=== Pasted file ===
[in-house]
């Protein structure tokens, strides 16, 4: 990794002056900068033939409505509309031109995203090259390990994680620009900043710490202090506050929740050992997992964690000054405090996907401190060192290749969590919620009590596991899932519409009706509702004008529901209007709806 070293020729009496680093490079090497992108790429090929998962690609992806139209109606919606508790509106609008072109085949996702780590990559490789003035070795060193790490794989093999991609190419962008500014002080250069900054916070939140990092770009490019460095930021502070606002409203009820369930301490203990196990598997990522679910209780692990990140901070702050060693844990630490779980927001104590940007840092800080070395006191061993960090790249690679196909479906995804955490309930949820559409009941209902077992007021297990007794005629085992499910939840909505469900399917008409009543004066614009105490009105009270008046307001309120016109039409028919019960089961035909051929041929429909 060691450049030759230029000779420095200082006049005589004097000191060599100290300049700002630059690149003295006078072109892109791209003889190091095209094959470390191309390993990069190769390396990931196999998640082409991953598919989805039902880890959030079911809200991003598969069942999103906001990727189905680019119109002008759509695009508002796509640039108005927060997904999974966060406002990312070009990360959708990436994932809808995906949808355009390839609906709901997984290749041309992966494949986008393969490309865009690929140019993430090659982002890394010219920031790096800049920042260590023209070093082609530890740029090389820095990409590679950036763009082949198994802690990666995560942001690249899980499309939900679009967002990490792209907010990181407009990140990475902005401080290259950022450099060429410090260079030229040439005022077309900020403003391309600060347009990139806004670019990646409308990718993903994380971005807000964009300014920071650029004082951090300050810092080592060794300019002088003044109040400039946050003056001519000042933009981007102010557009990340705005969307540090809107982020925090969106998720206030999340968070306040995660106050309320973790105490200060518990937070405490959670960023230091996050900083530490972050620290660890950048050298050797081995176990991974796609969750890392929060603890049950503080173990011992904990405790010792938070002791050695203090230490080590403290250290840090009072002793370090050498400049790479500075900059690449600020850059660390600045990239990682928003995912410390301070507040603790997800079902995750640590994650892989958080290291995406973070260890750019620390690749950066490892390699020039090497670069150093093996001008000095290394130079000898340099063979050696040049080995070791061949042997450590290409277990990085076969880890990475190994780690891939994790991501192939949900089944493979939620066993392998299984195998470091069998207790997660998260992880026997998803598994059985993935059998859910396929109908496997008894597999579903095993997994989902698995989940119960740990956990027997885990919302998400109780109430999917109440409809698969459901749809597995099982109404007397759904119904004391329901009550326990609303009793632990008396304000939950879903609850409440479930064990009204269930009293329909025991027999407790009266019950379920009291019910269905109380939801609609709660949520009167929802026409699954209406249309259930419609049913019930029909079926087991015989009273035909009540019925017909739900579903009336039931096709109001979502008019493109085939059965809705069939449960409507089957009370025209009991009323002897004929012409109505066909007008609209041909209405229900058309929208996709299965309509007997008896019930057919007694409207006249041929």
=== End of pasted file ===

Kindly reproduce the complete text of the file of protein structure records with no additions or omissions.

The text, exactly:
[in-house]
């Protein structure tokens, strides 16, 4: 990794002056900068033939409505509309031109995203090259390990994680620009900043710490202090506050929740050992997992964690000054405090996907401190060192290749969590919620009590596991899932519409009706509702004008529901209007709806 070293020729009496680093490079090497992108790429090929998962690609992806139209109606919606508790509106609008072109085949996702780590990559490789003035070795060193790490794989093999991609190419962008500014002080250069900054916070939140990092770009490019460095930021502070606002409203009820369930301490203990196990598997990522679910209780692990990140901070702050060693844990630490779980927001104590940007840092800080070395006191061993960090790249690679196909479906995804955490309930949820559409009941209902077992007021297990007794005629085992499910939840909505469900399917008409009543004066614009105490009105009270008046307001309120016109039409028919019960089961035909051929041929429909 060691450049030759230029000779420095200082006049005589004097000191060599100290300049700002630059690149003295006078072109892109791209003889190091095209094959470390191309390993990069190769390396990931196999998640082409991953598919989805039902880890959030079911809200991003598969069942999103906001990727189905680019119109002008759509695009508002796509640039108005927060997904999974966060406002990312070009990360959708990436994932809808995906949808355009390839609906709901997984290749041309992966494949986008393969490309865009690929140019993430090659982002890394010219920031790096800049920042260590023209070093082609530890740029090389820095990409590679950036763009082949198994802690990666995560942001690249899980499309939900679009967002990490792209907010990181407009990140990475902005401080290259950022450099060429410090260079030229040439005022077309900020403003391309600060347009990139806004670019990646409308990718993903994380971005807000964009300014920071650029004082951090300050810092080592060794300019002088003044109040400039946050003056001519000042933009981007102010557009990340705005969307540090809107982020925090969106998720206030999340968070306040995660106050309320973790105490200060518990937070405490959670960023230091996050900083530490972050620290660890950048050298050797081995176990991974796609969750890392929060603890049950503080173990011992904990405790010792938070002791050695203090230490080590403290250290840090009072002793370090050498400049790479500075900059690449600020850059660390600045990239990682928003995912410390301070507040603790997800079902995750640590994650892989958080290291995406973070260890750019620390690749950066490892390699020039090497670069150093093996001008000095290394130079000898340099063979050696040049080995070791061949042997450590290409277990990085076969880890990475190994780690891939994790991501192939949900089944493979939620066993392998299984195998470091069998207790997660998260992880026997998803598994059985993935059998859910396929109908496997008894597999579903095993997994989902698995989940119960740990956990027997885990919302998400109780109430999917109440409809698969459901749809597995099982109404007397759904119904004391329901009550326990609303009793632990008396304000939950879903609850409440479930064990009204269930009293329909025991027999407790009266019950379920009291019910269905109380939801609609709660949520009167929802026409699954209406249309259930419609049913019930029909079926087991015989009273035909009540019925017909739900579903009336039931096709109001979502008019493109085939059965809705069939449960409507089957009370025209009991009323002897004929012409109505066909007008609209041909209405229900058309929208996709299965309509007997008896019930057919007694409207006249041929």